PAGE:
Without any competition, and with networks allowing him to take the financial risk, Turner understands the potential for profit will come while he's doing what he loves - giving the people more football.
``This is me,'' Turner admits. ``If it doesn't work, I don't work. But that's what's been necessary to keep going, a belief.
``People think the easiest thing to do would be put on a channel that's all football. If that's how they see it when it finally happens, it'll be fine with me.''
--Prime-time exposure: Fox's dive into the documentary biz continues with a series called ``Beyond the Glory,'' debuting Sunday at 9 p.m. on Fox Sports Net with an episode on the wild life and crazy times of Deion Sanders.
Comedian/thespian Jay Mohr narrates with celebs such as MC Hammer, Bob Costas, Al Micheals, Bobby Bowden and Michal Irvin providing insight, as well as with Sanders' mother, pastor, his former wife and his current wife.
Apparently, his third cousin once removed and yoga instructor's next- door neighbor weren't available for comment.
--Adding Norman Chad commentary to the banal Nick Bakay in an attempt to mix in some some sort of ``Siskel & Ebert'' to the process - knowing full well that Siskel isn't with us any longer - ESPN Classic reiinstitutes its ``Reel Classics'' lineup Sunday (6 p.m.) with ``Chariots of Fire, the '82 Oscar winner for best picture. The rest of the year includes commercial- crammed viewings ``The Fish That Saved Pittsburgh'' (Feb. 11), ``Hoosiers'' (April 1), ``Caddyshack'' (April 8), ``Slapshot'' (April 15), ``The Bad News Bears Go to Japan'' (June 3), ``Fear Strikes Out'' (June 24), ``Heaven Can Wait'' (Aug. 5 and 26), ``Brian's Song'' (Nov. 4) and ``North Dallas Forty'' (Nov. 25). Will they be bleeped out? This is a Disney channel, and so what if the full essence of a ``Caddyshack'' and ``Slapshot'' can't be enjoyed without naughty language.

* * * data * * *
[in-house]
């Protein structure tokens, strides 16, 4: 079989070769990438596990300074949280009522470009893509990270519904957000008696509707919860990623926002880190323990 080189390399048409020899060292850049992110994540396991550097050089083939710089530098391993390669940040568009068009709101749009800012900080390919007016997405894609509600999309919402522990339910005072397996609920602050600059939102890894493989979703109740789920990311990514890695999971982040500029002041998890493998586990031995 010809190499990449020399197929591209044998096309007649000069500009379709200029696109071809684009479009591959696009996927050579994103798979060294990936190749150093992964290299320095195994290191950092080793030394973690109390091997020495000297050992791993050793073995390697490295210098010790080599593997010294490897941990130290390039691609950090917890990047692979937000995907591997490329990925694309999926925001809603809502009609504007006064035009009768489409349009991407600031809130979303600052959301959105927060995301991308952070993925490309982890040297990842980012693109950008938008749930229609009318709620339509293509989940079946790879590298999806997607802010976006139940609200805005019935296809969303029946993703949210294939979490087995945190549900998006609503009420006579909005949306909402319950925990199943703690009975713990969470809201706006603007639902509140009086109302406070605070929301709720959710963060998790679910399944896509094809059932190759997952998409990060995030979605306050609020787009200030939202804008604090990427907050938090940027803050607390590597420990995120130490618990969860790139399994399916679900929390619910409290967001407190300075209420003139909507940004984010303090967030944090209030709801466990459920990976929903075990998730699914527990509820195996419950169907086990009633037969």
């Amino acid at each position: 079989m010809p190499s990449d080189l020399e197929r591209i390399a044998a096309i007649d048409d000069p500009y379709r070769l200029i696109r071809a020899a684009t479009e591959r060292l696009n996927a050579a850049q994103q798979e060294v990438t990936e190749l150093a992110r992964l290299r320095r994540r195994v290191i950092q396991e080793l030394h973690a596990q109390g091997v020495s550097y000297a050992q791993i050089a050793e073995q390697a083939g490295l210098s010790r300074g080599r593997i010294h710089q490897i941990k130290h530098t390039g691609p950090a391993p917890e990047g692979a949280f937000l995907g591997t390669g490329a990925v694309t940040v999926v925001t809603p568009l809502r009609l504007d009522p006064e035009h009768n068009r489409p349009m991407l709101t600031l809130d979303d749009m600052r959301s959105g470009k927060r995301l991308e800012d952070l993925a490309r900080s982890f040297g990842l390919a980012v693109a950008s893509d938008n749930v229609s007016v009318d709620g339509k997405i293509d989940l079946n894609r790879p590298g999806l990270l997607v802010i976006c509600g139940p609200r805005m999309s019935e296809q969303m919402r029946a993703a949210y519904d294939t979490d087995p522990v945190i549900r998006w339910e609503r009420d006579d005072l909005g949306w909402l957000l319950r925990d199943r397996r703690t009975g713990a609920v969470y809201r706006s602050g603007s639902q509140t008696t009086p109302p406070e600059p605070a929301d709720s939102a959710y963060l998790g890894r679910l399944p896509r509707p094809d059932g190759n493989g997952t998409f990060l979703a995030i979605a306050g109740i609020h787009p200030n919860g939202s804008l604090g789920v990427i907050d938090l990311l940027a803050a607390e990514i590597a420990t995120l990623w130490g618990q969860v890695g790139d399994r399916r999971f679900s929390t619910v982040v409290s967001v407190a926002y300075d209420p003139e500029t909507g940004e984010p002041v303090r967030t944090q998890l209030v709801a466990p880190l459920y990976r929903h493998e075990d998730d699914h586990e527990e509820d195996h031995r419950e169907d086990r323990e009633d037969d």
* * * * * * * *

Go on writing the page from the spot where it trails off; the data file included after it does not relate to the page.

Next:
--KFWB-AM (980) reshuffling has put sports anchor Bill Seward in the high-profile weekday drive-time slot (held most recently by Joe McDonnell) while Ted Sobel moves to middays (formerly done by Rod Van Hook) with Joe Calla at nights and weekends. Newcomer Bob Harvey and Eric Tracy also work it on weekends. Seward also starts work hosting Fox Sports Net's coverage of Santa Anita races with Sunday's San Pasqual Handicap.
--TNT introduced a new feature on its NBA coverage Thursday night - putting studio analyst Charles Barkley on a livestock scale to see how much he weighs each week. The 307-pounder says he wants to get down to his playing weight of about 250. This could inspire NBC to put studio analyst Peter Vecsey on a lie-detector test each week to chart his progress.
--ESPN Classic has already pegged Wednesday night's Oklahoma-Florida State national title game as an ``Instant Classic'' that'll be replayed Wednesday at 6 p.m. Didn't they watch the game live the first time?
--Don't say we didn't warn ya: Nominees for the Feb. 12 ESPY Awards will be announced during a one-hour special on ESPN next Saturday at 7 p.m. And in an attempt to drive up the credibility of this, they've expanded the ``ESPY Awards Academy'' to include 39 current and former editors, writers and columnists from the newspaper world, plus 16 broadcasters (17, if you include Larry King) to go with the two dozen ESPN employees who stuff the ballot box.
Box: SOUND BYTES (see text)
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|Publication:||Daily News (Los Angeles, CA)|
|Date:||Jan 5, 2001|